Creating high-quality visual content can be time-consuming and expensive for other businesses, but not for photographers. We’re in the business of creating high-quality visual content. While many other businesses are investing in a strong visual marketing strategy, we’re learning how to utilize our visual content to the best of our abilities.
As photographers, we’re looking at any platform that allows us to showcase our best photographs and connect with potential clients. Facebook and Instagram are arguably two of the most popular platforms for photographers. However, it’s Pinterest that is the least utilized by photographers and business owners alike.
Pinterest’s potential is packed with compelling reasons for you to invest your time and effort on its platform.
1. Significantly Fewer Businesses Use Pinterest
Perhaps the most compelling reason to invest time on Pinterest is that only 27 percent of other businesses that utilize social media for marketing are using this platform.
Ever heard a photographer mention how saturated the industry is? I know I’ve seen many posts online and conversations in person about standing out amid all the competition, especially when habits and visual trends are so cyclical in the photo industry.
A great way to start standing out more is to focus marketing efforts in places that others aren’t oversaturated. Reportedly, 90 percent of businesses are on Facebook and 59 percent are on Twitter. There’s a lot of room for other businesses to start using Pinterest, and since a smaller percentage are using it, there’s a lot of space for you to start standing out.
2. Pinterest Connects Users Directly to Content
Think about what your average Instagram user must do to get from their daily use to your website, where they can find what they need to hire you:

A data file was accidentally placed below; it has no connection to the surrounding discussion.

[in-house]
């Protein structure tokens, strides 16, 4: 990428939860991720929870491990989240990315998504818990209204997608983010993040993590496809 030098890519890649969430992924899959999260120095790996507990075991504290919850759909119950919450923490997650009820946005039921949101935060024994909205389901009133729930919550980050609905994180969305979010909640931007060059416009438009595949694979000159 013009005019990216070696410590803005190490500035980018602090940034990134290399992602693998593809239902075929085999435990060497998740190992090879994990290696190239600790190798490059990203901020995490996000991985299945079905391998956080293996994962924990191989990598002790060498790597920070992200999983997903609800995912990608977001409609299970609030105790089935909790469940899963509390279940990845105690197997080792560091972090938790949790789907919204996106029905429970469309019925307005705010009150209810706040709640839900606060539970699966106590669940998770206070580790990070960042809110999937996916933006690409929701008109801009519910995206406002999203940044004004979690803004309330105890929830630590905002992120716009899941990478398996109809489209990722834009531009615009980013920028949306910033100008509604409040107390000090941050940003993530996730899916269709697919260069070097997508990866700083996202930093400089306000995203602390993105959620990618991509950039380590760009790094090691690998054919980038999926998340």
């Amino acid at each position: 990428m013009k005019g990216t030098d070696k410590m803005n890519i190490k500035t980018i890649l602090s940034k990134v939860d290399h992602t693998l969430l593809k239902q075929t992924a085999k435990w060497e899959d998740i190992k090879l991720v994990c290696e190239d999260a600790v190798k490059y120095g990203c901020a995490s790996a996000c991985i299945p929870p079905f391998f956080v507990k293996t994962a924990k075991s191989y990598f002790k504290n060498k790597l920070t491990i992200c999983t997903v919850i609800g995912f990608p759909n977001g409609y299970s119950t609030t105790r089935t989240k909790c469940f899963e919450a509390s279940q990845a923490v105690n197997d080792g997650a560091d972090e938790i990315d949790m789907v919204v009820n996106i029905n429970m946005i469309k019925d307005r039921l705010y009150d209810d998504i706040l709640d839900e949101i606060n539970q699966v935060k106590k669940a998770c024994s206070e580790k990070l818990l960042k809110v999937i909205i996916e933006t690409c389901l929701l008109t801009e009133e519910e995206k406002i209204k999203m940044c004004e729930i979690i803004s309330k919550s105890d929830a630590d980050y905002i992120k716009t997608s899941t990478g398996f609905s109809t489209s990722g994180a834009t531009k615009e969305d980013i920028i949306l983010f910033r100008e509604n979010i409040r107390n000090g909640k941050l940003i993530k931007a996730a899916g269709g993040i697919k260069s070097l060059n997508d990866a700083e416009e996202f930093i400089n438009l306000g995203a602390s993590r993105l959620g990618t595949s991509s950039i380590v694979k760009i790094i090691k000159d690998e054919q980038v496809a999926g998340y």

If you’re not already on their feed, they must see an image from someone else, perhaps read the hashtags and decide to click on one. They look through all those images and click one. Maybe they go back because they didn’t like that one after all. Eventually, they click one they like. It’s yours. They like it, go to your profile, decide to like you, and find the link in your profile. That link probably leads them to one of those services that displays all your most popular links, your website, latest blog post, pricing and more. They need to decide where to click to get to information they are looking for. The conversion from stumbling across your work to getting the information they want can be a bit of a bumpy road.
On Pinterest, potential clients can do a targeted search for something they want to know more about. They find a photo of yours pinned directly from your blog post. They see it, click it, then click the link to find out more and are taken to an entire blog post. On that blog post, they see similar images. Not only that, but they are exposed to how you tell stories. They can read what you write, and you can use your blog post to convert them to other areas of your website.
The conversion is much quicker. Instead of them stumbling across your work, they found exactly what they wanted and then, hopefully, fell in love with your work, style, how you write about your clients and how you tell stories visually. There are fewer decisions for users to make along the way as they’re getting converted from a user to a buyer of your services.
Since there are fewer decisions, there are fewer distractions. On other platforms, they may see other ads, other interesting articles or other interesting photos, even after clicking on your profile. Even if they decide to follow you, that follow is not the same as a direct inquiry for your services.